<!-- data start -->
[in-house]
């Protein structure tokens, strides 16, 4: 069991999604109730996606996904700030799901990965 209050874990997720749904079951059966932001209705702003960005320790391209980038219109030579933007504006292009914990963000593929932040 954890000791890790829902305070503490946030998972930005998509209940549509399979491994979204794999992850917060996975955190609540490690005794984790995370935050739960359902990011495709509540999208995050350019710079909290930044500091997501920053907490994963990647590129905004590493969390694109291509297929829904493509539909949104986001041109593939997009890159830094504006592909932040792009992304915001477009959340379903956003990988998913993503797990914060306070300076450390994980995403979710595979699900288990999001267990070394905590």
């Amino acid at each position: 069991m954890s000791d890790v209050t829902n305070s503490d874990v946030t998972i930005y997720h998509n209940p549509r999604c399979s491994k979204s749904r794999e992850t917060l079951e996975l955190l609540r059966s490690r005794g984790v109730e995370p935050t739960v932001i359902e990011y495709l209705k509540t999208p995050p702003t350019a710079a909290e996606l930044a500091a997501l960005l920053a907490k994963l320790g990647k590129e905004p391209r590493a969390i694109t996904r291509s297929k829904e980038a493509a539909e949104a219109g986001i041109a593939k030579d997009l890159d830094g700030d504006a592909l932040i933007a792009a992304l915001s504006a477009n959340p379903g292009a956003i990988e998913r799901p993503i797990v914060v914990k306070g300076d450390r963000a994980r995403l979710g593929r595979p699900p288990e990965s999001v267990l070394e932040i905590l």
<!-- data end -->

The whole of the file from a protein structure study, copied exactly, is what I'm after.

[in-house]
């Protein structure tokens, strides 16, 4: 069991999604109730996606996904700030799901990965 209050874990997720749904079951059966932001209705702003960005320790391209980038219109030579933007504006292009914990963000593929932040 954890000791890790829902305070503490946030998972930005998509209940549509399979491994979204794999992850917060996975955190609540490690005794984790995370935050739960359902990011495709509540999208995050350019710079909290930044500091997501920053907490994963990647590129905004590493969390694109291509297929829904493509539909949104986001041109593939997009890159830094504006592909932040792009992304915001477009959340379903956003990988998913993503797990914060306070300076450390994980995403979710595979699900288990999001267990070394905590």
């Amino acid at each position: 069991m954890s000791d890790v209050t829902n305070s503490d874990v946030t998972i930005y997720h998509n209940p549509r999604c399979s491994k979204s749904r794999e992850t917060l079951e996975l955190l609540r059966s490690r005794g984790v109730e995370p935050t739960v932001i359902e990011y495709l209705k509540t999208p995050p702003t350019a710079a909290e996606l930044a500091a997501l960005l920053a907490k994963l320790g990647k590129e905004p391209r590493a969390i694109t996904r291509s297929k829904e980038a493509a539909e949104a219109g986001i041109a593939k030579d997009l890159d830094g700030d504006a592909l932040i933007a792009a992304l915001s504006a477009n959340p379903g292009a956003i990988e998913r799901p993503i797990v914060v914990k306070g300076d450390r963000a994980r995403l979710g593929r595979p699900p288990e990965s999001v267990l070394e932040i905590l």